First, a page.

As they say on Wikipedia, ‘Citation Needed’. Saying its so doesn’t make it so.

I’d like to see where in the state constitution it lays these out as duties of the government.

Then I’d like to see their evidence that pornography is a threat to public health and/or obscene.

Anonymous Coward says:

Re: Re:

And if that is a real duty of government, then this bill and a lot of other GOP tripe should be illegal. It would mean that health care should be provided by the government and welfare and free education should be provided to all since people who have food, shelter, and a good education are statistically likely to have better health than those who don’t. But of course we know this has nothing to do with public health or protecting children. It’s a stealth tax since no computer manufacturer will make special computers just to be sold in South Carolina and will just pay the fee in advance and charge the customer more for it.

ryuugami says:

Re: This provides context for the Governor's recent decision

I was wondering why Nikki Haley was so eager to get the heck out of there. Her decision to go take a job she has no experience or preparation for makes a heck of a lot more sense now.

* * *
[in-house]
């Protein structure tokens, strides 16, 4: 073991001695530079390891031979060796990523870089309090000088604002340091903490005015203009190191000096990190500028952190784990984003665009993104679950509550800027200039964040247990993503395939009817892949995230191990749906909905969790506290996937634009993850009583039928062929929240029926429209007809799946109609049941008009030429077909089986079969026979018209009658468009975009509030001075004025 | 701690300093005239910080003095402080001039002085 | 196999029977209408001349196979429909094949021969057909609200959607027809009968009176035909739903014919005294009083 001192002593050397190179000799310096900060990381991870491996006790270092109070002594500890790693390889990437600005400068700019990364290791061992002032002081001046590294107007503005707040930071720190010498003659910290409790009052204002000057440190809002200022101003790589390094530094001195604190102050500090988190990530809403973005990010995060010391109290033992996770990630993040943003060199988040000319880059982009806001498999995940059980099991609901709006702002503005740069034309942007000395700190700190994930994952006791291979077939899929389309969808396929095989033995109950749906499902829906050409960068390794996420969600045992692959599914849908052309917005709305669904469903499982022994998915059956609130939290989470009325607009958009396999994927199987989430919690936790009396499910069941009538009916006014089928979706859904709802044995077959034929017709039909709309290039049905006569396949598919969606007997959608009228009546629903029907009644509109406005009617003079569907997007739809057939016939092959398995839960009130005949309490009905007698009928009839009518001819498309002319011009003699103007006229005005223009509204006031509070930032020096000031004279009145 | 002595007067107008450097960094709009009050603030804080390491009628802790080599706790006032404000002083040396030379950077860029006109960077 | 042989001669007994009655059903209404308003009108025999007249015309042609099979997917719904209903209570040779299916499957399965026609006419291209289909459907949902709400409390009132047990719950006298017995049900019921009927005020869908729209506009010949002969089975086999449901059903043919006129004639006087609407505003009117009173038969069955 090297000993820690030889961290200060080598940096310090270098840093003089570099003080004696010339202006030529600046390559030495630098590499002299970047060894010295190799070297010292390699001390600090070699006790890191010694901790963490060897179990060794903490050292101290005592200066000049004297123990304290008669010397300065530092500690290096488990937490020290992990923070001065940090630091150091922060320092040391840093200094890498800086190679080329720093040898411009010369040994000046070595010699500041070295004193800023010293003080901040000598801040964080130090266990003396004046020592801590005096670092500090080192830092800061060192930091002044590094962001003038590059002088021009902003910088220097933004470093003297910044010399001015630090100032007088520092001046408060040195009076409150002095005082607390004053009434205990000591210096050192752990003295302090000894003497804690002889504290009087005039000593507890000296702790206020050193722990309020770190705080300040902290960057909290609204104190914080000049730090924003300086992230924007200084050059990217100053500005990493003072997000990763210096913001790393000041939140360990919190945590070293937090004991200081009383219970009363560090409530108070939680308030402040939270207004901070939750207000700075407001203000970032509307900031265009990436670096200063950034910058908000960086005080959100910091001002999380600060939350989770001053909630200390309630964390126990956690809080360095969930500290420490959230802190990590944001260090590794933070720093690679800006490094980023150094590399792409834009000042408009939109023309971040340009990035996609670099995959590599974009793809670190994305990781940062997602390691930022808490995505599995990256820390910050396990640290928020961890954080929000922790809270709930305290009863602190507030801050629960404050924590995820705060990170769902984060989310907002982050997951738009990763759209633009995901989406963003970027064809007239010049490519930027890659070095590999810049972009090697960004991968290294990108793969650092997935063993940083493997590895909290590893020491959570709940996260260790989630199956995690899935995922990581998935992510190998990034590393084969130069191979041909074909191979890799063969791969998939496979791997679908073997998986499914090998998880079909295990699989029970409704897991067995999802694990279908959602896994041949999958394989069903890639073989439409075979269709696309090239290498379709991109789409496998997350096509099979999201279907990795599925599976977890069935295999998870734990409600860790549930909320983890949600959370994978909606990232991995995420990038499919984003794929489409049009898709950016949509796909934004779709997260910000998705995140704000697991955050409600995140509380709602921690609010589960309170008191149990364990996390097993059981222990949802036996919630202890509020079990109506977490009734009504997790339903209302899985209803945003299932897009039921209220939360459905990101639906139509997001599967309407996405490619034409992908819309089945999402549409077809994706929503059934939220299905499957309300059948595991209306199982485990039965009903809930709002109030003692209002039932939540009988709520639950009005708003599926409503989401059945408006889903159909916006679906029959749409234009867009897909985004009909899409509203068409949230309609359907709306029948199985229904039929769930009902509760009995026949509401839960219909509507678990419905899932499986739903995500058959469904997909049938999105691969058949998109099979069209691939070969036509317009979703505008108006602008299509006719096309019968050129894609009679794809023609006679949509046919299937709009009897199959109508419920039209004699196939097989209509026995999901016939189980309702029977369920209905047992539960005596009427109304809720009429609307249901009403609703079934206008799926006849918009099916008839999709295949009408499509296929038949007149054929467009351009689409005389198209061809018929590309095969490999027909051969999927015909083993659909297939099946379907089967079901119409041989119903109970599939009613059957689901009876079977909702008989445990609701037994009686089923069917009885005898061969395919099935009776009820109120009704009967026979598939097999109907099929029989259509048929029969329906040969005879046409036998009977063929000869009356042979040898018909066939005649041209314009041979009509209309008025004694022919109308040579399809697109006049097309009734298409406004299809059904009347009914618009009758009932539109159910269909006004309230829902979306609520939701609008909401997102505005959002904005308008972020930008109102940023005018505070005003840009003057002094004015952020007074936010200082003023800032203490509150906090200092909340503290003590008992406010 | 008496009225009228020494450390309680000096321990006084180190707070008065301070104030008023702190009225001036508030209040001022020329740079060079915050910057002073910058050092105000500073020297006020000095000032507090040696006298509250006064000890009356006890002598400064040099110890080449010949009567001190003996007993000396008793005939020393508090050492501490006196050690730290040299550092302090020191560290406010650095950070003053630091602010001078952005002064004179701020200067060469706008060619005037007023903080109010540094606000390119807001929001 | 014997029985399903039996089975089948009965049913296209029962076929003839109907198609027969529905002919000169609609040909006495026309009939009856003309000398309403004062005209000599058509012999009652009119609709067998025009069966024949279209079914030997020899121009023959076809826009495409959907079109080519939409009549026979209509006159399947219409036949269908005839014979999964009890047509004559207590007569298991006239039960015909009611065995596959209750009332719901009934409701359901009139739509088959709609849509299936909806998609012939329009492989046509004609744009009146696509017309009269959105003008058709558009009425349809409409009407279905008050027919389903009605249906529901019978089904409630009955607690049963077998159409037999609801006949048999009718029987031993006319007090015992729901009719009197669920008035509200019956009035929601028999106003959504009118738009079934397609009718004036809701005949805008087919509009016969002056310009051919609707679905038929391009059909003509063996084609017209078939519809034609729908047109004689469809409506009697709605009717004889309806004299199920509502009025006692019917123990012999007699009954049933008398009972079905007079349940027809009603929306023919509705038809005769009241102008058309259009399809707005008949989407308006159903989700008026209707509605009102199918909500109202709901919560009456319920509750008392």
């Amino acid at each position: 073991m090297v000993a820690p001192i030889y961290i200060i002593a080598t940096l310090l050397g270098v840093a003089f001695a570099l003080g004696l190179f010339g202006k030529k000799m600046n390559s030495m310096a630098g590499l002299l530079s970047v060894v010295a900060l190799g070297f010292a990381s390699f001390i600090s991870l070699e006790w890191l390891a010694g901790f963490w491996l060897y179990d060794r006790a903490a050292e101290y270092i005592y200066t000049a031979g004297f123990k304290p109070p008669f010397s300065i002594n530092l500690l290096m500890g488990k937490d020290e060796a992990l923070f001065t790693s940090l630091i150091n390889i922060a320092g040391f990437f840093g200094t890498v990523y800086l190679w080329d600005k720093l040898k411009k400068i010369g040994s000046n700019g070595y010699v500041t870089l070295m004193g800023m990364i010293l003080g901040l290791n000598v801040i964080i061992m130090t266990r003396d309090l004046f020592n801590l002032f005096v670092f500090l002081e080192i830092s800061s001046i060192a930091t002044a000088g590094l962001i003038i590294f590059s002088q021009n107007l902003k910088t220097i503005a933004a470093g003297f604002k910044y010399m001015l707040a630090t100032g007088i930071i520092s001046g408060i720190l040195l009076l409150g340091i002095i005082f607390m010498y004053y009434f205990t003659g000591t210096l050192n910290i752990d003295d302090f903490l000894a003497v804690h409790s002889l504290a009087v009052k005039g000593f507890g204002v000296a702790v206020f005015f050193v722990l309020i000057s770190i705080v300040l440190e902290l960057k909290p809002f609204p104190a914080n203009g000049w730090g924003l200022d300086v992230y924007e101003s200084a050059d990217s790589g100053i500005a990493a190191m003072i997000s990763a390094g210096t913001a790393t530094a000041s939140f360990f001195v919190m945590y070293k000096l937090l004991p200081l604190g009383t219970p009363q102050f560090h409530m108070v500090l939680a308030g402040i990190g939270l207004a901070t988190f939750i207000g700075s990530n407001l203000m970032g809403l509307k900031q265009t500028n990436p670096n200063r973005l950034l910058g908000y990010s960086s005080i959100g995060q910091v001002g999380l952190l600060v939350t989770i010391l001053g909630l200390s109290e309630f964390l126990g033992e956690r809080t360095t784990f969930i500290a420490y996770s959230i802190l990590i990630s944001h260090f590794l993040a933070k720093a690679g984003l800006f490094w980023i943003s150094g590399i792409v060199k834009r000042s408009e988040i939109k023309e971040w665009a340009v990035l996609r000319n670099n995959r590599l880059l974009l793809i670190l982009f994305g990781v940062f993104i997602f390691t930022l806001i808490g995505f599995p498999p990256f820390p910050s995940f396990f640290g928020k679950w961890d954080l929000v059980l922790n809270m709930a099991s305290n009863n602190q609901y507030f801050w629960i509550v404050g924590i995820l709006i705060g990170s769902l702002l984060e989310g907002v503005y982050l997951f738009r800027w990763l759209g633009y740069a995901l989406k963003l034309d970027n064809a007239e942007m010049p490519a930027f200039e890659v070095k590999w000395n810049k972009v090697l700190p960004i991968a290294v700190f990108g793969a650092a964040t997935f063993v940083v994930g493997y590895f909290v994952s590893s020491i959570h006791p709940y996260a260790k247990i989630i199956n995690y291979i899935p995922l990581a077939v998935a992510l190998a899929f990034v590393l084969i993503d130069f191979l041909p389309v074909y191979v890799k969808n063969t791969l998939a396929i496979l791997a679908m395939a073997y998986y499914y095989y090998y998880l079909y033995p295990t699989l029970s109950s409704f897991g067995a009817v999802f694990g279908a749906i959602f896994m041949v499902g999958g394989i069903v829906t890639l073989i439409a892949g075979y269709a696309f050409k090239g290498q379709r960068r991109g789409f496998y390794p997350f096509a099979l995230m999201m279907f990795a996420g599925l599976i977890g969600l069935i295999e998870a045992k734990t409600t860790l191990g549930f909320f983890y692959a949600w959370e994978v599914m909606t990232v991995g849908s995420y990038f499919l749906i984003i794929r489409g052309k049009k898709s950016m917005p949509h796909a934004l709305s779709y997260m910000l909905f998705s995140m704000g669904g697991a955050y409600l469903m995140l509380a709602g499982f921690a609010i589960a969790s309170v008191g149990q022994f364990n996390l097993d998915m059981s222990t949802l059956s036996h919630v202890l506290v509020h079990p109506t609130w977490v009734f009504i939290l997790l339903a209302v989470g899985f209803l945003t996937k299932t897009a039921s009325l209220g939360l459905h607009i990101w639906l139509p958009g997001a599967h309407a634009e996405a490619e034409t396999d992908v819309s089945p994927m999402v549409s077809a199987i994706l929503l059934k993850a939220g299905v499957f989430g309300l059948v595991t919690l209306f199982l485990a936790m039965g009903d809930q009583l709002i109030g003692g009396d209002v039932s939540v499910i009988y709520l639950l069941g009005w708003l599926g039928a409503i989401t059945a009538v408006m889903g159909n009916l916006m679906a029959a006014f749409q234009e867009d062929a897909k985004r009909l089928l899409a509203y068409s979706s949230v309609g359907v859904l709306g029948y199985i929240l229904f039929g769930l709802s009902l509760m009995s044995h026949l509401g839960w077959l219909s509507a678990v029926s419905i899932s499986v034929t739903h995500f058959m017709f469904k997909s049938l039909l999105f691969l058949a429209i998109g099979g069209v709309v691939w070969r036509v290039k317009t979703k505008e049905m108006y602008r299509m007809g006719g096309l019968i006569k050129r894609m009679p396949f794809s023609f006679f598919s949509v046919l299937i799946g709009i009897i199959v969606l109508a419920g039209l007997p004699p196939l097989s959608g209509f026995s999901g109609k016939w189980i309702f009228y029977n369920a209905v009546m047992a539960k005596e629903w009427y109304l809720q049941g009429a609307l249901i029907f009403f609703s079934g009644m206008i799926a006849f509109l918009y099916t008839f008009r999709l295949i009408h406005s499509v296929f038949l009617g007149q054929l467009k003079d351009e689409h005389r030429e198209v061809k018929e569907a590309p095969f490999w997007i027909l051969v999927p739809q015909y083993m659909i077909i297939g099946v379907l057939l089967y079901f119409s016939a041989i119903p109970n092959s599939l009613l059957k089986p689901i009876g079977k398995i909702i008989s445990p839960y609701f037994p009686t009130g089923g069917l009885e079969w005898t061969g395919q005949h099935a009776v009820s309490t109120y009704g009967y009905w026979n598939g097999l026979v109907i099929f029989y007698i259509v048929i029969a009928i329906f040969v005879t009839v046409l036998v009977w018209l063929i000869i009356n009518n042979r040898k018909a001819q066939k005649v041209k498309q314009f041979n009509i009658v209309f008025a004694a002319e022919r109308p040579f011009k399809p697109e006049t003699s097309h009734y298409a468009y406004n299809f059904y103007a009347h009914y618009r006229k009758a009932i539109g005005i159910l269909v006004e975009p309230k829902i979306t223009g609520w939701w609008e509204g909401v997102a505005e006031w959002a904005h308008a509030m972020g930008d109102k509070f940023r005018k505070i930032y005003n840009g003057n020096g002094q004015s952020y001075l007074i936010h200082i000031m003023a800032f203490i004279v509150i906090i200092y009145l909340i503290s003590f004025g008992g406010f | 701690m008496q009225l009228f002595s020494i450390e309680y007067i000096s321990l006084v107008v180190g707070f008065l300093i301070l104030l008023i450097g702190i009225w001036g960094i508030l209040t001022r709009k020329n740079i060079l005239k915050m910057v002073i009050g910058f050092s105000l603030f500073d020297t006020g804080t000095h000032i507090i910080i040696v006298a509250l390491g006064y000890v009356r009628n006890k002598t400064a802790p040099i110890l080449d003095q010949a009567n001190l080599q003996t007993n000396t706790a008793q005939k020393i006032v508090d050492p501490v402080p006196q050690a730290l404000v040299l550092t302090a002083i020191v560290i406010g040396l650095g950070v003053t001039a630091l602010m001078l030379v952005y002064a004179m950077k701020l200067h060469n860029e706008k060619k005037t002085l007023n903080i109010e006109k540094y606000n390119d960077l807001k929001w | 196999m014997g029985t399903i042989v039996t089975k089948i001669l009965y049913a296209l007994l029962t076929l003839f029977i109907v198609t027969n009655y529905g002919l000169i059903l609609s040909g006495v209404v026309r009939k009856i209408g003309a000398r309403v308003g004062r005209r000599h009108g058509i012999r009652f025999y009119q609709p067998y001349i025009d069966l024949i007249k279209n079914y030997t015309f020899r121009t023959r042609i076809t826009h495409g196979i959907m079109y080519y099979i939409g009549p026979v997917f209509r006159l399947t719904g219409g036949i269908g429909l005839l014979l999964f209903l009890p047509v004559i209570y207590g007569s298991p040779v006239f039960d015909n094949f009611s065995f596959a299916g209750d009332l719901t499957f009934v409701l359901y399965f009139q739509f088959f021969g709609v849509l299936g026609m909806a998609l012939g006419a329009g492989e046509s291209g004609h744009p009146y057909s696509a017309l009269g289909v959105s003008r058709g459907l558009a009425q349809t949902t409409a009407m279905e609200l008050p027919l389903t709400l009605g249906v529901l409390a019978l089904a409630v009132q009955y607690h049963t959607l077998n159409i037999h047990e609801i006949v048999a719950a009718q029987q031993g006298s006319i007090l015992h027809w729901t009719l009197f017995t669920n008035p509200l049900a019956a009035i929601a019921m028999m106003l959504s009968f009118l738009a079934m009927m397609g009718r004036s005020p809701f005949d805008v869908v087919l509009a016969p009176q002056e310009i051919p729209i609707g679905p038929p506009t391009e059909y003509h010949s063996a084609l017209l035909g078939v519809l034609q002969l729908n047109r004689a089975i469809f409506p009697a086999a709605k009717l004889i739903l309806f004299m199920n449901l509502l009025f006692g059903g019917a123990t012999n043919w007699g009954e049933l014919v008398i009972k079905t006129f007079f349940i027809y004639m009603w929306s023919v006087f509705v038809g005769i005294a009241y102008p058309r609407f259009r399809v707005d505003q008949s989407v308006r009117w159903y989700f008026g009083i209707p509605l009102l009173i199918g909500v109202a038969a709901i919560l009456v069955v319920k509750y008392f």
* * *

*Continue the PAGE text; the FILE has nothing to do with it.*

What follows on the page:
Nikki Haley? Isn’t that the “masturbation is adultery” lady? Cause this looks like something she’d wholly support and push for, not run away from.

Anonymous Coward says:

Re: Re: This provides context for the Governor's recent decision

So many crazies, so many crazy things said, it’s hard to keep track of it all and I think that is their strategy .. or is it strategery?

Probably all of the nuts have said that at one time or another but I forget who it was that got all the media attention from it. And then there was the “I’m not a witch”, boy was that funny.

Anonymous Coward says:

Re: From the department of bas ideas

By hardwiring a proxy connection into the hardware, so that all Internet traffic is routed via the manufacturers or vendors servers. This will solve the the TLA’s encryption problem as well, as you will only be able to use the keys for that proxy service to connect to the Internet, and they will use carry out the encryption needed to talk to everything else.

Anonymous Coward says:

Re: Re: More From the Department of Very Bad Ideas